As I was mulling around the aviary I noticed that Chris is using the same nest boxes that I had seen in the Freakly and Ainly of the FA1 Stud. I have been very interested ins seeing these close up. The boxes are designed with a box inside a box style. The hole to the nest box is on the right. I like that the whole box is very light and functional. The concave is large and relatively deep approximately an inch deep and 5 inches round. It is large enough that the hen can still move the eggs around yet wide enough that the eggs won't be scattered around as the hen leaves the nest. The concave can be removed when the chicks are well feathered and a flat bottom may be fitted in which case a deep amount of sawdust or wood chips may be added. The boxes are made of wood and Plexiglas glass or some sort of formica. It is very thin and has a lid which slides into the top of the box. Its very functional and easy to keep clean.

 Chris has 2 large indoor flights and a row of approximately 50 breeding cages. He uses a standard box with wire front. Everything looked well placed and very clean and organized. I could only think that this is what a professional aviary looks like. On the outside there is plenty of room for birds to fly in the right weather. Two very large flights dawn the aviary outside.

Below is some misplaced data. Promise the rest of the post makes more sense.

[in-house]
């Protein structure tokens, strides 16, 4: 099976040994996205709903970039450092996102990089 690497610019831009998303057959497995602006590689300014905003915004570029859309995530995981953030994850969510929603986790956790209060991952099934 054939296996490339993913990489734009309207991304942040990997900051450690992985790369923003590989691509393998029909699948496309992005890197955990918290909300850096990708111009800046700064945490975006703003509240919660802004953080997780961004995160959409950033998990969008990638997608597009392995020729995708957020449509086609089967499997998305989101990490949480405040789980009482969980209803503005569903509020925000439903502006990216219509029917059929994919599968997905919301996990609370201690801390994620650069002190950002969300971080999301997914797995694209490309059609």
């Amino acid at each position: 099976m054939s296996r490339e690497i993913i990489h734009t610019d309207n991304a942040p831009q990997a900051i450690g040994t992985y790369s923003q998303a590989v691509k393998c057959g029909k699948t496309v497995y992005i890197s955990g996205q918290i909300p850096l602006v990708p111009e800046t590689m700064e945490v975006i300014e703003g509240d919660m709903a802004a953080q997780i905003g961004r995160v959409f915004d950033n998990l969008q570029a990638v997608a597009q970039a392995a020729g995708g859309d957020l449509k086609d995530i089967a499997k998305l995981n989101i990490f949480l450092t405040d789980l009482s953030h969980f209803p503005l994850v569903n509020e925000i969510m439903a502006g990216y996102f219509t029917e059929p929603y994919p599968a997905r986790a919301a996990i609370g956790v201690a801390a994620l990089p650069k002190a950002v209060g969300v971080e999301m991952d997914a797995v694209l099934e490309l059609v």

Our visit seemed to fly by. Its sad really because you know you have just witnessed a top aviary in the world and something few will see. I just felt like I needed to soak it all in. I wish I could have spent an entire day talking to Chris who I'm sure would have plenty to say about his experience in the hobby. There are many questions I could ask and some may seem trite however being here along with the pictures I have of the experience will always be cherished.

I know Chris is
 passionate about this wonderful hobby. There are many times I have heard an excitement in ones voice eager to point out the finer details in of their particular successes. This was the case once again.

We were told that Danial Lutolf from Switzerland was to visit Chris's aviary. Daniel in his own right arguably is one of the top 5 breeders in the world. Daniel arrived with Geoff Tuplin who he had just visited. We were able to get a group shot with him and later we sat down for an English Fish and Chips lunch.

Inside Flight

English Fish & Chips
 At the BS World show, I had permission to take pictures of the event. I am the webmaster for the Maryland Budgerigar Society club. I'll blog about that at another date but Mary Snell was given an award. It was such an honor to see how others looked and viewed her with honor and respect. She was retiring from many many years of work in the show...I happened to be in the right place to capture her expression. It was wonderful.
Mary Snell Awarded by the Budgerigar Society Club President for her many years of service to the hobby

Well cared for and respected Mary Snell receiving a thanks for the years